6.122         The Committee notes ASIO's view that disclosing reasons behind a negative assessment to the individuals in question could impact on ASIO's ability to gather reliable background information. However, the Committee is not convinced that disclosing relevant information to a security-cleared third party, or a security-cleared legal representative of the individual, would be so detrimental as to justify detention without charge for the term of the individual's natural life.

6.123         Furthermore, being aware that a number of refugees have received permanent visas and are living in the community despite adverse security assessments, the Committee believes that ASIO is able to discern varying levels of risk posed by individuals with adverse security assessments.

6.124         The Committee is of the view that the government should take immediate steps to resolve how best to afford refugees an opportunity to appeal the grounds for their indefinite detention without compromising national security, and it is this matter to which the chapter now turns.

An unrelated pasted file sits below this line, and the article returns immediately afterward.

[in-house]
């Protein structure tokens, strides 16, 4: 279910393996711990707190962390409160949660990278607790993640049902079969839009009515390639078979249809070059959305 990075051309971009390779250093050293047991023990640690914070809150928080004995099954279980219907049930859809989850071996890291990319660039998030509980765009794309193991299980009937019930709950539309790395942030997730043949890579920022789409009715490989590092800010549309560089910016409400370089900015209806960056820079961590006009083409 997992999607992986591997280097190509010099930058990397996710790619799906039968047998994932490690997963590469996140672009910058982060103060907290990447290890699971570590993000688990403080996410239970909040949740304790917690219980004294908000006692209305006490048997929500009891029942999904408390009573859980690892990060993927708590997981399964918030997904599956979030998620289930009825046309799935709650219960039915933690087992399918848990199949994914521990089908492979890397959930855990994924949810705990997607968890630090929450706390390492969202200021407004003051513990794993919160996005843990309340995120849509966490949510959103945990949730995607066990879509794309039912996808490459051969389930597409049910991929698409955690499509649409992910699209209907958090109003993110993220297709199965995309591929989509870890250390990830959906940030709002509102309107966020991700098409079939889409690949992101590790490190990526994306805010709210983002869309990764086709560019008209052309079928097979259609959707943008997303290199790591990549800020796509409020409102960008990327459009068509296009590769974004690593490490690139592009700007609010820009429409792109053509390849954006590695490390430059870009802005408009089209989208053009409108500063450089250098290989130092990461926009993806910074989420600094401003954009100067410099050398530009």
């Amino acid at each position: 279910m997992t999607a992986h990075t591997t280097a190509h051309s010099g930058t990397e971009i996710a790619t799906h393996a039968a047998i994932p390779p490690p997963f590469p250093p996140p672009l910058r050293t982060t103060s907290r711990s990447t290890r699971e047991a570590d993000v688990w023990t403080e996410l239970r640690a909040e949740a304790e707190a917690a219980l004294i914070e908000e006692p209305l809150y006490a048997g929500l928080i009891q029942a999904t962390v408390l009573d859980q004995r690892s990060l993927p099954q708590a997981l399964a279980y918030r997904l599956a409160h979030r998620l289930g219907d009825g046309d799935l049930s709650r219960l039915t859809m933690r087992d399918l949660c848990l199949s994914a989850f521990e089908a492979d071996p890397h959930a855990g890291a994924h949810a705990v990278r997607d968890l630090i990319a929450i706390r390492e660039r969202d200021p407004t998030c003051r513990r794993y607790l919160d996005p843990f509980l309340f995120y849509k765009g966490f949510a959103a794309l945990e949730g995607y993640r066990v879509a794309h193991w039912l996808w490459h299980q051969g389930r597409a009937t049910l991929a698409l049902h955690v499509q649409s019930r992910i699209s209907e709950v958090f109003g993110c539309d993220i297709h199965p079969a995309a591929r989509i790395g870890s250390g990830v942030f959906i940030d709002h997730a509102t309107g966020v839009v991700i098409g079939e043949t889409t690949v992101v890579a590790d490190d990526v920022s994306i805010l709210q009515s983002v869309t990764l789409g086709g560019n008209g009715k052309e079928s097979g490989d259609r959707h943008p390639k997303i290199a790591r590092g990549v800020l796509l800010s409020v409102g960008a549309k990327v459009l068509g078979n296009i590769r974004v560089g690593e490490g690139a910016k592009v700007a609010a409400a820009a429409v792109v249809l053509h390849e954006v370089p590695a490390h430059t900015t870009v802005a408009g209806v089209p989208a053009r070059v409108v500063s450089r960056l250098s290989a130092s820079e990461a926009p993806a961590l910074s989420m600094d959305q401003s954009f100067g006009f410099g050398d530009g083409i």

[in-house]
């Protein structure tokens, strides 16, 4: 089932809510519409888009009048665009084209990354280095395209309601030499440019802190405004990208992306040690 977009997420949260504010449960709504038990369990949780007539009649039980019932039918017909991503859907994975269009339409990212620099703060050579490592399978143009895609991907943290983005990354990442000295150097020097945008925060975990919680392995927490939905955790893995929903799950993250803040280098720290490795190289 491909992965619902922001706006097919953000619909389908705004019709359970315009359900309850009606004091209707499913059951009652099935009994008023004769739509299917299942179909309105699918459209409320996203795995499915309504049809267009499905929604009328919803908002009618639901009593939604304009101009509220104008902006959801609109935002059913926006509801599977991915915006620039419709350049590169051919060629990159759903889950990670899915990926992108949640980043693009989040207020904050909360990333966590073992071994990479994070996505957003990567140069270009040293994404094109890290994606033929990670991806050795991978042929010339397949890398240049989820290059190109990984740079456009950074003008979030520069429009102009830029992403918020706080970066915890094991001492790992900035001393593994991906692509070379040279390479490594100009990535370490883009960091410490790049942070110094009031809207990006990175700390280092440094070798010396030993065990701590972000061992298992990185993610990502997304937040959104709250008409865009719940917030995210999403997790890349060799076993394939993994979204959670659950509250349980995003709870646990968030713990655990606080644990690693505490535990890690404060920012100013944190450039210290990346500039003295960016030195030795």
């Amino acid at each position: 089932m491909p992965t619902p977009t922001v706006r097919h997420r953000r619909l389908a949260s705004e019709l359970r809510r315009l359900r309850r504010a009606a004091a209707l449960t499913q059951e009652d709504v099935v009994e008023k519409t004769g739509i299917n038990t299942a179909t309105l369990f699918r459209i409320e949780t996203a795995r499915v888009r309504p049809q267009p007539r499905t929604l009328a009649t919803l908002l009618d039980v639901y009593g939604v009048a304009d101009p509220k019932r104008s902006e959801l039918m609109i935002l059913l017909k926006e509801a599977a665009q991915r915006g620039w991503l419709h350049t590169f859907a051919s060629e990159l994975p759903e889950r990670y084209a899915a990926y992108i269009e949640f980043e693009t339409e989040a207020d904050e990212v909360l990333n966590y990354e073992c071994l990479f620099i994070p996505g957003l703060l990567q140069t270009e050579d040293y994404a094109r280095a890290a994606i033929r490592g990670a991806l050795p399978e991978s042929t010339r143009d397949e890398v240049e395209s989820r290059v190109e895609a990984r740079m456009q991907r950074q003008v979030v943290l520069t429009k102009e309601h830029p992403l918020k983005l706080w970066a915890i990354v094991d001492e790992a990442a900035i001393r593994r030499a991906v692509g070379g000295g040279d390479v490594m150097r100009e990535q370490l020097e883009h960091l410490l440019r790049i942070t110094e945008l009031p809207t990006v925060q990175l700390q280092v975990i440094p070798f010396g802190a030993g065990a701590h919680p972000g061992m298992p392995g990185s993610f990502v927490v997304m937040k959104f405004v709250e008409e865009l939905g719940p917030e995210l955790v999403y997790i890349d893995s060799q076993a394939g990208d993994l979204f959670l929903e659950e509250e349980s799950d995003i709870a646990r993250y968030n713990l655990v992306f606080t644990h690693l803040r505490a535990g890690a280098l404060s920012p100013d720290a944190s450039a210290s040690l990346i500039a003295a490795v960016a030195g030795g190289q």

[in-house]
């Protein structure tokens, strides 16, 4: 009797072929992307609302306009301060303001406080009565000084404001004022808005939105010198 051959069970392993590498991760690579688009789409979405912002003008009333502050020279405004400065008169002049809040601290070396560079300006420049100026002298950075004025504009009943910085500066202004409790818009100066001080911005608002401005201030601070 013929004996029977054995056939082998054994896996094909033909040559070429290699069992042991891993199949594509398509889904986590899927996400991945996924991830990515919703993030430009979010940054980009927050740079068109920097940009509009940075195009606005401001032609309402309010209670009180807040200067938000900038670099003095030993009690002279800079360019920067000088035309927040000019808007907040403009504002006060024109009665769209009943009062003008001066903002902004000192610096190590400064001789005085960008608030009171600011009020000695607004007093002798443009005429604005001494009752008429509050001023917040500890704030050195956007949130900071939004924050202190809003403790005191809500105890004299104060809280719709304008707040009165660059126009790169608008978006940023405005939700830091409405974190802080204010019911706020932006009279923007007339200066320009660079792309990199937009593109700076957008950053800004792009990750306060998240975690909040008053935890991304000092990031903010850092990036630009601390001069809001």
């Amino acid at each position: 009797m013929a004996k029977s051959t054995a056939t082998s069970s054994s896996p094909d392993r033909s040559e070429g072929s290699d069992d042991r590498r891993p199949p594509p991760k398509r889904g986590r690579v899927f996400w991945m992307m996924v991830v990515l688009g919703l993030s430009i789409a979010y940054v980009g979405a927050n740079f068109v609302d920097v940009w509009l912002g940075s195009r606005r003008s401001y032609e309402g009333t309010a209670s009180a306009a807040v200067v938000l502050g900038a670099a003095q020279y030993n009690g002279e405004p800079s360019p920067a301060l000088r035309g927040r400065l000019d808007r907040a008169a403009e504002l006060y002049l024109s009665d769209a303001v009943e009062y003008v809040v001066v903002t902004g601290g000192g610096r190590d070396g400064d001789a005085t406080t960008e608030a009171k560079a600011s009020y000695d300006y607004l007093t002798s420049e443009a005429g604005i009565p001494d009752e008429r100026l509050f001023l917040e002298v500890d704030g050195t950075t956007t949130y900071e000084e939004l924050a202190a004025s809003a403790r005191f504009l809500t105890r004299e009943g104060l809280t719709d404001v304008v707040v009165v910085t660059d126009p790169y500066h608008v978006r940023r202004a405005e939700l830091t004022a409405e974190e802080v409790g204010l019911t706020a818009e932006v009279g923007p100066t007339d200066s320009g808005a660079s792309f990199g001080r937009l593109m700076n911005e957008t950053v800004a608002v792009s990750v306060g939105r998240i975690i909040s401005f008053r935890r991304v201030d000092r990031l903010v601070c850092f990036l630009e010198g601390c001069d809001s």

Establishing a right of review

6.125         The Committee explored various ways in which a right of review of security assessments could be established. In particular, the Committee notes Professor       Ben Saul's reference to Article 9 of the International Covenant on Civil and Political Rights (ICCPR), whereby decisions to prolong detention require periodic reviews so that the grounds for detention can be assessed:

Thus, even if detention may be initially justified on security grounds, article 9 requires periodic review of such grounds and precludes indefinite detention flowing automatically from the fact of original grounds justifying detention.[588]

6.126         The Committee heard from ASIO that it would work within any legal framework that was established: